Curriculum

A Few Years Ago, 8 States Required Personal Finance Education. Now It’s Up to Half

By Elizabeth Heubeck — January 11, 2024 4 min read
Vector illustration of a calculator, piggy bank, charts, coins, and stacks of paper money all floating above and around an open book.
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How many high school students have sat in a required math class and asked themselves: Will I ever use (fill in the blank) in my daily life?

In 2020, Forbes posed a similar question about algebra, trigonometry, and calculus to 900 Freakonomics podcast listeners. Fewer than 12 percent reported using lessons from any of these particular high school math classes in their daily lives.

Now insert “personal finance skills” into the sentence.

Anyone thinking about purchasing a car or home, taking on a student loan, obtaining a credit card, debating whether to eat out or make a meal at home, or making any other decision related to one’s personal finances might respond in the affirmative.

But statistics indicate that many Americans lack the financial literacy to make informed decisions related to personal finances. More than one-third of American adults report having more credit card debt than emergency savings; 68 percent doubt they could cover one month of living expenses if they lost their primary source of income; and 25 percent report having no trusted source of financial guidance, according to Annuity.org and Bankrate’s 2023 annual emergency savings report. Despite the data pointing to a lack of financial literacy, there’s reason to believe that future generations of American adults will have a stronger grasp of the subject.

That’s because of a recent flurry of state legislation aimed at increasing the financial literacy of high school students. Pennsylvania this past December became the 25th state to pass a bill requiring a personal finance course for high school students. The number of U.S. states committing to improving teenagers’ financial literacy has more than tripled since 2021.

“We’ve gone from eight to 25 states in the last two-and-a-half years,” said Tim Ranzetta, a co-founder of Next Gen Personal Finance, a nonprofit that provides free resources to educators and advocates for financial literacy education.

John Pelletier, director of the Center for Financial Literacy at Champlain College and the author of an annual report on the topic, puts the recent growth into perspective. “In five short years, more than 4 out of 10 U.S. high school students will be enrolled in schools where a stand-alone, full-semester course in personal finance is required before graduating,” he said. “That’s a 229 percent increase from 2017.”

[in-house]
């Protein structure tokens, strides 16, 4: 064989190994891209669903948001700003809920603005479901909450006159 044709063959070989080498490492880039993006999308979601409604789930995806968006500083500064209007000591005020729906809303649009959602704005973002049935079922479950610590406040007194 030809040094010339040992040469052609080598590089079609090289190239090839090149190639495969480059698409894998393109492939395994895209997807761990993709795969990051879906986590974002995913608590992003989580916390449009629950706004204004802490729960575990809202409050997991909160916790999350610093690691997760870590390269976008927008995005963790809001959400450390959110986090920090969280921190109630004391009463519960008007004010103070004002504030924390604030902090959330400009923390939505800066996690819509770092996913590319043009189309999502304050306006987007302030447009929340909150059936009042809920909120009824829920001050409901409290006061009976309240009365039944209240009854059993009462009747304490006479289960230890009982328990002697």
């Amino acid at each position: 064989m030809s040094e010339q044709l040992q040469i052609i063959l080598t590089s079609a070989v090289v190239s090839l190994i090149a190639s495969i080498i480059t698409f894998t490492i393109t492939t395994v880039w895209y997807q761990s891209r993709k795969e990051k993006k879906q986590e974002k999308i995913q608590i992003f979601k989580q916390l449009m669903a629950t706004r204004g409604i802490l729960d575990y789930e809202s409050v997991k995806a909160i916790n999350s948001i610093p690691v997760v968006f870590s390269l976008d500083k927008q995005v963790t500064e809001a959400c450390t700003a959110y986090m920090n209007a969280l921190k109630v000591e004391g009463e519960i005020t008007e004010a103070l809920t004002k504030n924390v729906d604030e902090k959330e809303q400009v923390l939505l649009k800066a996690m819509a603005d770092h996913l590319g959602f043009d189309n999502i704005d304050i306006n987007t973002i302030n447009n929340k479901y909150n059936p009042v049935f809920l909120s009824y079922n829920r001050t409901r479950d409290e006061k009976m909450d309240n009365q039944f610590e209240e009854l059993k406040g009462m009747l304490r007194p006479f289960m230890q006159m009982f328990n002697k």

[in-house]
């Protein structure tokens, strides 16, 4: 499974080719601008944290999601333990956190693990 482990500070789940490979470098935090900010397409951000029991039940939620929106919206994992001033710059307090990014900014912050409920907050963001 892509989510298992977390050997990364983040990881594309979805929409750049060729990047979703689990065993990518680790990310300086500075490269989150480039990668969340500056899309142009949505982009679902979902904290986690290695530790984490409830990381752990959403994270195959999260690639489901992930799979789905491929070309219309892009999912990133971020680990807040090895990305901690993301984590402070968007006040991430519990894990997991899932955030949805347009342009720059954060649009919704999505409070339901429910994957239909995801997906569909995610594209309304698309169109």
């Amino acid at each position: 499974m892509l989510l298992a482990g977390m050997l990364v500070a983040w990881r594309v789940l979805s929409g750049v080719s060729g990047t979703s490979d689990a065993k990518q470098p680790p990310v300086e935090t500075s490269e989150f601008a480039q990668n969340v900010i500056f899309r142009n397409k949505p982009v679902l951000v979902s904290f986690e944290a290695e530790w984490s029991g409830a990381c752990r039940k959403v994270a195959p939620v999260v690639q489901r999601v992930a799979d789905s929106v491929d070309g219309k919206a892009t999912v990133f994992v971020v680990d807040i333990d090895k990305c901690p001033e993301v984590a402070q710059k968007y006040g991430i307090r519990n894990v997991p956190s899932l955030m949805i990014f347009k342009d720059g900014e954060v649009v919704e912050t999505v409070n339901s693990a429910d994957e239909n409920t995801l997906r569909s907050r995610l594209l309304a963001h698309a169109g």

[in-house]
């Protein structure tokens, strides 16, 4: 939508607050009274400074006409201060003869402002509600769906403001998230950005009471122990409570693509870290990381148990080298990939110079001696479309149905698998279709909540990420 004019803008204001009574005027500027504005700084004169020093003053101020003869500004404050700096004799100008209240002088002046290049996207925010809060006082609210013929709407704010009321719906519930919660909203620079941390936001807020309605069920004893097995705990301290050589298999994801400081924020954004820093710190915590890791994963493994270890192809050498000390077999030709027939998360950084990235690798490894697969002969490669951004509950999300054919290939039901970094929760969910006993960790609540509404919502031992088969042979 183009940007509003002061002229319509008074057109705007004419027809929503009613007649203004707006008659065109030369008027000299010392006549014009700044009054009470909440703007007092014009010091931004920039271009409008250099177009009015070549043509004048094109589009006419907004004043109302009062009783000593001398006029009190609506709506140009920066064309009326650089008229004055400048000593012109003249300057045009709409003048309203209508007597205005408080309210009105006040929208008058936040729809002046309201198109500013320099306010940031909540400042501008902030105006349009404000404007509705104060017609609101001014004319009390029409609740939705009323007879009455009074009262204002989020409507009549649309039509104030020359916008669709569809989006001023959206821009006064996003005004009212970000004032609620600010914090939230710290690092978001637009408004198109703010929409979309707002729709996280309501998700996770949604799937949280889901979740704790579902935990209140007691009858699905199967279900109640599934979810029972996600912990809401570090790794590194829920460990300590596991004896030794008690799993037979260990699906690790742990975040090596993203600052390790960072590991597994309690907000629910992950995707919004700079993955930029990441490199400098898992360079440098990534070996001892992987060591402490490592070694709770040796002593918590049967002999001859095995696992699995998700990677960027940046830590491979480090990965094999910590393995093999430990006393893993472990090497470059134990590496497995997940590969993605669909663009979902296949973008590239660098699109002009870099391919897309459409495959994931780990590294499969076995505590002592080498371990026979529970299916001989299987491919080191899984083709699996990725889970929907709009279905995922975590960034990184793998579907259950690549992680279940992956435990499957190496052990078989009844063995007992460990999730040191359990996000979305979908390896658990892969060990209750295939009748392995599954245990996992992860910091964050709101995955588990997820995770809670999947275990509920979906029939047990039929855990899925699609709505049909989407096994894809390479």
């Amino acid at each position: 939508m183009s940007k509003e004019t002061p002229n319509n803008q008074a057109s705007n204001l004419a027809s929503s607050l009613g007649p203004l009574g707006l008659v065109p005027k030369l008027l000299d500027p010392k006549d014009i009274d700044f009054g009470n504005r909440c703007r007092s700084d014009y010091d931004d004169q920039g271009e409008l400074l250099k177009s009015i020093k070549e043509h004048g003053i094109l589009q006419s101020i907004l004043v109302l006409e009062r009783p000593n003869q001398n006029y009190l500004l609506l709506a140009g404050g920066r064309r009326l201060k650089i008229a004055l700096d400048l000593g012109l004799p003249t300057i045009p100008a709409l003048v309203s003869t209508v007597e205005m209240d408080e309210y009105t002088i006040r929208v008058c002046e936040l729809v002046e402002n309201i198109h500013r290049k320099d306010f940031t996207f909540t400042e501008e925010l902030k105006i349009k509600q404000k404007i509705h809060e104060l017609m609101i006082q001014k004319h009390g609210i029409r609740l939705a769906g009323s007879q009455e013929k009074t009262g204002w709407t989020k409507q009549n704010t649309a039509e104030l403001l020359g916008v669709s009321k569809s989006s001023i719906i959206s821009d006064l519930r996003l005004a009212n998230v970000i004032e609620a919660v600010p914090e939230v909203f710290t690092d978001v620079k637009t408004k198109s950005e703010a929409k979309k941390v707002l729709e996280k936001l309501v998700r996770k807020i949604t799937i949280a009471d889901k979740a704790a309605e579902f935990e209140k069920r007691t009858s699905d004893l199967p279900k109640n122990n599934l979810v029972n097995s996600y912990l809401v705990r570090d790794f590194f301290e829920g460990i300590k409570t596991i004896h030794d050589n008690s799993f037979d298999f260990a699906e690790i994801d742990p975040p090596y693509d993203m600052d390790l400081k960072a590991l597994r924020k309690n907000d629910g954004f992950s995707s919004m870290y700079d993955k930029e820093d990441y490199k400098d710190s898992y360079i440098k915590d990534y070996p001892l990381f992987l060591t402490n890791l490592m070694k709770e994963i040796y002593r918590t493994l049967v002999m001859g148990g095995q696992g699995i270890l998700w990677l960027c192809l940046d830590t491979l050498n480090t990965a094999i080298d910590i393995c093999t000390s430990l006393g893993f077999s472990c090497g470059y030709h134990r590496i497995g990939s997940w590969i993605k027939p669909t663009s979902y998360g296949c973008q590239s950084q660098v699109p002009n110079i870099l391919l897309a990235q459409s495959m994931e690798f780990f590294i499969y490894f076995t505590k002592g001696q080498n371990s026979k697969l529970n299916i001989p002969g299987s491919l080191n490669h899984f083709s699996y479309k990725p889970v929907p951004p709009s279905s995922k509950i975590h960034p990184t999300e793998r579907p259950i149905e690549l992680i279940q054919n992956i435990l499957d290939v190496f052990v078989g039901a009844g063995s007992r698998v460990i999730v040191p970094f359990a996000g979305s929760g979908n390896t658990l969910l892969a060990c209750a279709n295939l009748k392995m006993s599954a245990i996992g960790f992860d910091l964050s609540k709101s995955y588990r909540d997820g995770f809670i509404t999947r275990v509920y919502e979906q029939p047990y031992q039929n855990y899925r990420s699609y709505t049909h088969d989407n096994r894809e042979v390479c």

Pelletier is among several financial experts who say the pandemic is a primary impetus for states’ sudden interest in financial literacy curricula. “It was a wakeup call,” he said, noting how the pandemic exposed the country’s widespread financial fragility, from individual households to businesses.

Advocates for including financial literacy in K-12 education say the new requirements can’t come soon enough.

Financial literacy: Why it matters

High school students may not have the same degree of financial responsibility that adults do. But some are in a position to begin exhibiting some serious buying power: 18 is the legal age to apply for a credit card; teenage students also can apply for student loans for college. Students who take a personal finance course that covers earning income, spending, saving, investing, and managing credit—topics approved by the National Standards for Personal Financial Education—tend to make better borrowing decisions, according to government reports. Further, financial education has been shown to help young people better manage cash flow and pay bills on time, according to the Center for Financial Security.

Why teach personal finance at schools?

Schools are the most likely and logical place for teens to learn about personal finance, say experts. And, as most personal finance courses are being proposed as semester-long stand-alones, they will likely replace electives of equal length.

“If we don’t teach them in school, they’ll learn on social media,” Ranzetta said. Some, but not all, of these financial influencers, referred to as finfluencers, provide sound financial information, he observed. Others may profit from the advice they share.

Some have questioned why students don’t rely on parents to teach them about finances. But not all adults have a strong sense of financial literacy. And in many households, personal finance remains a taboo topic, with parents uncomfortable sharing information about their own finances and the decisions influencing them, explained Kerri Herrild, a teacher who has taught personal finance at Wisconsin’s De Pere High School for almost two decades. She calls it her proudest teaching accomplishment.

“Students don’t know what they don’t know,” she said. “When they do know better, they can do better.”

That applies to all students, said Herrild, from those normally engaged in class to those who tend not to see the value of education.

“Their brains may not work the same as our K-12 system,” she said. “And when they hear about this financial stuff, they’re like: Finally, something that I can use.”

A version of this article appeared in the January 31, 2024 edition of Education Week as A Few Years Ago, 8 States Required Personal Finance Education. Now It’s Up to Half

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